All adjusted and tightened, let’s try it again – If the fit is good, then it’s time to wrap the handlebars and take some photos of the finished project.

What a long, strange trip it’s been…

ST600 project, continued yet again

Well, the rear hub problems are turning (actually it’s not turning which is the real problem) out to be difficult to solve.  The serious problem, which I may not be able to remedy, is that the DS cup is toast.  The usual method for resolving this type of problem is to find an identical hub to use as a donor, and swap a good cup from the donor hub for the non-good cup in the hub you want to save.  I may have found a donor hub, but there is no guarantee that the cups in the donor hub are any better than the ones in my hub.  A bit of a gamble.

The bike ride that I’ve put together, the Bourbon and Tobacco Tour, is in April, and I don’t know how long this repair will take or even if it will be successful.  Still, I would like to use this bike on that ride.

So, I went to plan B.  I have wanted to change the rims to 700c from the original 27″, mainly because of the limited tire choices available for 27″ rims.  And If I’m going to switch rims, it is a perfect time to replace the hubs and sidestep the (potential) repair.  So I found a set of 700c wheels that have good, new hubs, and good quality DB spokes.  That’s my solution for now.  I may be able to repair the old hub and if that’s possible, great.  But while I’m attempting the repair, I’ll be able to ride the bike.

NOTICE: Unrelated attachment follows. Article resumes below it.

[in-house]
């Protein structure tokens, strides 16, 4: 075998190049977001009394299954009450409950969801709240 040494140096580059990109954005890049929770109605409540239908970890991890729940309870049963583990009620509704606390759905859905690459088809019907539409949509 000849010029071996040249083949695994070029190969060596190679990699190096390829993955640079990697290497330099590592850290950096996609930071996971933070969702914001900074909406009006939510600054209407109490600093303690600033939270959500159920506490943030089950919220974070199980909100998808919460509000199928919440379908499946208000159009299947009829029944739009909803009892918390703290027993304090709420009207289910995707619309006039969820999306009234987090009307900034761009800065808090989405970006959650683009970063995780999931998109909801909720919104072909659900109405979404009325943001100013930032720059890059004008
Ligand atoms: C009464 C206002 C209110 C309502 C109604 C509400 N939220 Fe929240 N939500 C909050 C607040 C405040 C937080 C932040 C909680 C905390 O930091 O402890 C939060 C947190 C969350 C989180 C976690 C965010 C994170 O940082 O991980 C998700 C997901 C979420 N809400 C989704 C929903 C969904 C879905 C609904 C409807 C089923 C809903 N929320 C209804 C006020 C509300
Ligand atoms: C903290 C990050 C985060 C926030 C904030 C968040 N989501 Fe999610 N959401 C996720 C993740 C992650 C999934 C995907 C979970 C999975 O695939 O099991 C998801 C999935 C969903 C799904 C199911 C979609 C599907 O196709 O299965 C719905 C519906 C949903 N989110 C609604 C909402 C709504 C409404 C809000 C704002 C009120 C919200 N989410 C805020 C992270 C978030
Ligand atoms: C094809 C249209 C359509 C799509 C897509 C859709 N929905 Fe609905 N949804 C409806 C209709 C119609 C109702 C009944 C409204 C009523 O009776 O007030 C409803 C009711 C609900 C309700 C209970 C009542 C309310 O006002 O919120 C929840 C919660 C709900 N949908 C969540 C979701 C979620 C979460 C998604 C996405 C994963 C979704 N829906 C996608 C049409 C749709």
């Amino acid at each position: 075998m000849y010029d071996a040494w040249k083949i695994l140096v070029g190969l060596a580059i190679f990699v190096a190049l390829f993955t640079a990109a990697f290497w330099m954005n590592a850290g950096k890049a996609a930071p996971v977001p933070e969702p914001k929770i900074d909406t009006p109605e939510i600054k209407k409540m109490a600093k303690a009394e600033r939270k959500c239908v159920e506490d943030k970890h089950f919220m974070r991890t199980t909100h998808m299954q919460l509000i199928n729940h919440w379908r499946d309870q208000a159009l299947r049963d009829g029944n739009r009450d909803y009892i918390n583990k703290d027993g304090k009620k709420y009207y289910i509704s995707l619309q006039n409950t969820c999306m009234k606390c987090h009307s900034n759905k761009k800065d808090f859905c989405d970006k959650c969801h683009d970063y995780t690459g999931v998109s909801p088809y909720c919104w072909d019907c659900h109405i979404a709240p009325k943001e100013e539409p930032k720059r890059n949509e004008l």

The wheels are built, trued, tensioned, and need only rim tape prior to installing tubes and tires.  The tires I’m going to install are Compass Bon Jon Pass 35mm tires, which I really wanted to use on this bike and with the new wheels I can use them.

Finally in this project full of ups and downs, an up shows up.  We’ve got some wet weather for the next few days, so the maiden voyage may have to wait for the weekend.  Photos to follow very soon.

ST600 project, continued again

I installed the new brake calipers on the fork and frame, they are Tektro R539 silver dual-pivot calipers.  Better braking than the original single-pivot calipers and they will easily adjust to fit 700c wheels if I go that route.

Installed the seatpost and the Selle Anatomica saddle.

Swapped the stem for a different one with a bit more reach.  Removed the old tape and levers from the handlebar and installed it.  The new stem uses 26mm bars and the old bars are 25.4mm, so I need to cut a shim to make everything fit properly.  Without the shim, it still clamps well enough to install the new brake levers.